The UK’s Claire Wallis intrigues us with another smoothly blended cane. This time her cane layers imitate a blue lace agate geode. Made into a small brooch, it cradles a small pocket of crystals in its heart.
You may stop to admire the jewelry on Jan Geisen’s site. She mixes muted, organic surfaced polymer with geometric shapes to make her her signature work.
What stops me are Jan’s rocks. The surfaces and colors are almost superreal. They make me want to know what beach in Minnesota she’s been walking.
This series is all black and white and their rounded edges and muted colors have a soothing effect. Jan is able to achieve the same trick in many color ways as well as on her jewelry.
Don’t be shy
October’s gemstone is opal, right? So why not continue our quest for a convincing fauxpal recipe? This one from Camille Young has me itching for a little exploration time in the studio. Her instructions are in the photo caption.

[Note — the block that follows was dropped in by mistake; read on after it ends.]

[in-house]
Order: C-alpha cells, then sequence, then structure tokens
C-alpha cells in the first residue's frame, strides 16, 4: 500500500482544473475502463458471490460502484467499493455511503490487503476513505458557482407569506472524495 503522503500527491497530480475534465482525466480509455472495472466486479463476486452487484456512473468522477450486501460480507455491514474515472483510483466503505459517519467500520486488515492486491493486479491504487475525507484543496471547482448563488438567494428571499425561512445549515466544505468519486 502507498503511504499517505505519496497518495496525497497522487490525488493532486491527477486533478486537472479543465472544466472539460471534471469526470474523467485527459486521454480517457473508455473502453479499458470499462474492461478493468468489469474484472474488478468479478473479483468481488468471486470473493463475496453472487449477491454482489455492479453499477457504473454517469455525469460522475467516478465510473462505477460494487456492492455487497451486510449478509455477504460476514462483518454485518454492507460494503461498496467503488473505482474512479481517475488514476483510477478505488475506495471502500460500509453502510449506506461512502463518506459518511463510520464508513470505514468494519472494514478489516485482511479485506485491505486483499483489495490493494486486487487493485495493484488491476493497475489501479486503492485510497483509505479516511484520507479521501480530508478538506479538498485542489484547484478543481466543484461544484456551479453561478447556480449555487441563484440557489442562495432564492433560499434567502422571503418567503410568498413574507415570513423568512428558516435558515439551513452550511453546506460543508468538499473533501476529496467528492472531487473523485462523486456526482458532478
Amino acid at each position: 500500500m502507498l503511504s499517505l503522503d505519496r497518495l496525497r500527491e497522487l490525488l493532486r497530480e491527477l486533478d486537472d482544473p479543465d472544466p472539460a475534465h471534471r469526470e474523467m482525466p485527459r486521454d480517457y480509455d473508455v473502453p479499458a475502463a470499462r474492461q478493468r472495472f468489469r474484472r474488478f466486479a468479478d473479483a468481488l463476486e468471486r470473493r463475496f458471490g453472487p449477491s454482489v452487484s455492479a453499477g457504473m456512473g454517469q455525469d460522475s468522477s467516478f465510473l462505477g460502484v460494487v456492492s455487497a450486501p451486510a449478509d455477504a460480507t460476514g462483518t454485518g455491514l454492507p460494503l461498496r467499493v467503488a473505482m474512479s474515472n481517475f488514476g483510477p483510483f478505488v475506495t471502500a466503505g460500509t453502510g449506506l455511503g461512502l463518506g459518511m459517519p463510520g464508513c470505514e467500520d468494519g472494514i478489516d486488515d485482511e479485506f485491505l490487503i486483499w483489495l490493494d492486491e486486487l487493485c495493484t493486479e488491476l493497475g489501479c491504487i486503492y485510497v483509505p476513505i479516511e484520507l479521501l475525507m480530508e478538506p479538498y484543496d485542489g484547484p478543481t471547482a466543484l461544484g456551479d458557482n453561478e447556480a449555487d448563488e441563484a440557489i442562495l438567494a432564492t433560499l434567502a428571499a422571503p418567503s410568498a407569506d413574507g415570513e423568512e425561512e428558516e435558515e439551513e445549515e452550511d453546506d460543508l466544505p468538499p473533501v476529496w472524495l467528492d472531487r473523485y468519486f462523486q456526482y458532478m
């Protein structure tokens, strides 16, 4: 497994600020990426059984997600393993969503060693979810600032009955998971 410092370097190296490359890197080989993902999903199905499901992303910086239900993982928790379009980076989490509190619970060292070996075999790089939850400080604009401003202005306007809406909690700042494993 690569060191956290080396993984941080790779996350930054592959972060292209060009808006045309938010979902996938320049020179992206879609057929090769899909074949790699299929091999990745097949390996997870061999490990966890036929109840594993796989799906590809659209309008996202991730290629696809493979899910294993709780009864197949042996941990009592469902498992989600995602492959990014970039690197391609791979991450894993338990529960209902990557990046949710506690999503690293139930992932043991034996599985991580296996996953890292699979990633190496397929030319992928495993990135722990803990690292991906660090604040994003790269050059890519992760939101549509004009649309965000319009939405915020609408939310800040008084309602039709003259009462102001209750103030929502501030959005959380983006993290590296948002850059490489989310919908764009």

The number of Stroppel cane experiments appearing daily tells me that I’m not the only one who can’t resist trying a new technique.
If opals aren’t your thing, browse through Camille’s art folder. She’s one multi-talented sculptor, gamer and all-round artist.
Holland’s north coast has inspired Linda Ezerman to translate her beachcombing with polymer and felt. Smooth links, faceted chunks and flat pebbles are joined with felted wool into a wild wearable beach.
The carving and felting and lost wax techniques
that Linda shows on her exciting Flickr pages promise to take us polymer rock hounds in new directions.
As a rock hound myself, it was gratifying when several artists attended our “Rockettes” session. They shared their secrets and compared their faux river rocks, beach stones and exotic pebbles. Gera’s were the most outlandish.
Gera was also the first one to spot a magical moose this week. Have a magical weekend.